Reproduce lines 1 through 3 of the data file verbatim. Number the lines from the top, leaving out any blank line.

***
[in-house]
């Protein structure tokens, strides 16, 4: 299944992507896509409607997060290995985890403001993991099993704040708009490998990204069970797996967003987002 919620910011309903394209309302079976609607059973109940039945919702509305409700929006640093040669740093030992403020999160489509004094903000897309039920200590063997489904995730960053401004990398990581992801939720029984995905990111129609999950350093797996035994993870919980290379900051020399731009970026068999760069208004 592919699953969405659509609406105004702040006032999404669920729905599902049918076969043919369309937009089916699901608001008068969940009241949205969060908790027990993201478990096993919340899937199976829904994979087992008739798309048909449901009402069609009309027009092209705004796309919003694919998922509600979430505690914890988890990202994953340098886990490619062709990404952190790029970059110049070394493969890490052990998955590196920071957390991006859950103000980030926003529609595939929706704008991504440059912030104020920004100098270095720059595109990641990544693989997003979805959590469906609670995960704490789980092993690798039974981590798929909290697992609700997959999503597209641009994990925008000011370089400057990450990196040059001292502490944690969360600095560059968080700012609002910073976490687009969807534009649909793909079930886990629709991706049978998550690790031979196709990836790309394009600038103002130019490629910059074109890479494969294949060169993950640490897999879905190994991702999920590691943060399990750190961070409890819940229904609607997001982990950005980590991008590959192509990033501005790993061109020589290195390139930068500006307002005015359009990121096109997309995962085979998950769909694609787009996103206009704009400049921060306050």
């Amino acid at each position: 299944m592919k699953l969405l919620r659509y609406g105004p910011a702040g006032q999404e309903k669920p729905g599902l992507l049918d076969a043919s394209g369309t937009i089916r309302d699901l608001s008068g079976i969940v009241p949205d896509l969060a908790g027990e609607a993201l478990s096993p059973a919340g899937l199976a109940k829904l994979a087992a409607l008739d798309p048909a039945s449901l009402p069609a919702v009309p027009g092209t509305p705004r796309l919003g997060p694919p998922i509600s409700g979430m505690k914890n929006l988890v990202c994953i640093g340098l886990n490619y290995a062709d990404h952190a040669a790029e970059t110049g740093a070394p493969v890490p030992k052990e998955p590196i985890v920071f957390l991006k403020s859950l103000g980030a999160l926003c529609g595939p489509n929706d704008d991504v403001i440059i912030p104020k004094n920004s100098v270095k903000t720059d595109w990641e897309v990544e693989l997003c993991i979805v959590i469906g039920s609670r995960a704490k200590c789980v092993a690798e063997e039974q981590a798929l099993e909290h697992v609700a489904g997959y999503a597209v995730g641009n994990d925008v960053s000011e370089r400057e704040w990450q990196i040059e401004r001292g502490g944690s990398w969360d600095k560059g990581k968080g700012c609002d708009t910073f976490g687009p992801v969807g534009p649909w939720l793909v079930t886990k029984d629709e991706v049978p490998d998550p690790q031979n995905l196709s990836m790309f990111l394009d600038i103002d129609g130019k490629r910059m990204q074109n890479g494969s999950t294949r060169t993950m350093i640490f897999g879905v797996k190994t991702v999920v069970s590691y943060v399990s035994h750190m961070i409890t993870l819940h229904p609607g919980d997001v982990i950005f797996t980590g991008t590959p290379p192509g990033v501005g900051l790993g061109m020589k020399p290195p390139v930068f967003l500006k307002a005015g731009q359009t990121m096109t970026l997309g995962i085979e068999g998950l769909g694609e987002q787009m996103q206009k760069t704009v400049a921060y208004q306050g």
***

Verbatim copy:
[in-house]
């Protein structure tokens, strides 16, 4: 299944992507896509409607997060290995985890403001993991099993704040708009490998990204069970797996967003987002 919620910011309903394209309302079976609607059973109940039945919702509305409700929006640093040669740093030992403020999160489509004094903000897309039920200590063997489904995730960053401004990398990581992801939720029984995905990111129609999950350093797996035994993870919980290379900051020399731009970026068999760069208004 592919699953969405659509609406105004702040006032999404669920729905599902049918076969043919369309937009089916699901608001008068969940009241949205969060908790027990993201478990096993919340899937199976829904994979087992008739798309048909449901009402069609009309027009092209705004796309919003694919998922509600979430505690914890988890990202994953340098886990490619062709990404952190790029970059110049070394493969890490052990998955590196920071957390991006859950103000980030926003529609595939929706704008991504440059912030104020920004100098270095720059595109990641990544693989997003979805959590469906609670995960704490789980092993690798039974981590798929909290697992609700997959999503597209641009994990925008000011370089400057990450990196040059001292502490944690969360600095560059968080700012609002910073976490687009969807534009649909793909079930886990629709991706049978998550690790031979196709990836790309394009600038103002130019490629910059074109890479494969294949060169993950640490897999879905190994991702999920590691943060399990750190961070409890819940229904609607997001982990950005980590991008590959192509990033501005790993061109020589290195390139930068500006307002005015359009990121096109997309995962085979998950769909694609787009996103206009704009400049921060306050």
């Amino acid at each position: 299944m592919k699953l969405l919620r659509y609406g105004p910011a702040g006032q999404e309903k669920p729905g599902l992507l049918d076969a043919s394209g369309t937009i089916r309302d699901l608001s008068g079976i969940v009241p949205d896509l969060a908790g027990e609607a993201l478990s096993p059973a919340g899937l199976a109940k829904l994979a087992a409607l008739d798309p048909a039945s449901l009402p069609a919702v009309p027009g092209t509305p705004r796309l919003g997060p694919p998922i509600s409700g979430m505690k914890n929006l988890v990202c994953i640093g340098l886990n490619y290995a062709d990404h952190a040669a790029e970059t110049g740093a070394p493969v890490p030992k052990e998955p590196i985890v920071f957390l991006k403020s859950l103000g980030a999160l926003c529609g595939p489509n929706d704008d991504v403001i440059i912030p104020k004094n920004s100098v270095k903000t720059d595109w990641e897309v990544e693989l997003c993991i979805v959590i469906g039920s609670r995960a704490k200590c789980v092993a690798e063997e039974q981590a798929l099993e909290h697992v609700a489904g997959y999503a597209v995730g641009n994990d925008v960053s000011e370089r400057e704040w990450q990196i040059e401004r001292g502490g944690s990398w969360d600095k560059g990581k968080g700012c609002d708009t910073f976490g687009p992801v969807g534009p649909w939720l793909v079930t886990k029984d629709e991706v049978p490998d998550p690790q031979n995905l196709s990836m790309f990111l394009d600038i103002d129609g130019k490629r910059m990204q074109n890479g494969s999950t294949r060169t993950m350093i640490f897999g879905v797996k190994t991702v999920v069970s590691y943060v399990s035994h750190m961070i409890t993870l819940h229904p609607g919980d997001v982990i950005f797996t980590g991008t590959p290379p192509g990033v501005g900051l790993g061109m020589k020399p290195p390139v930068f967003l500006k307002a005015g731009q359009t990121m096109t970026l997309g995962i085979e068999g998950l769909g694609e987002q787009m996103q206009k760069t704009v400049a921060y208004q306050g």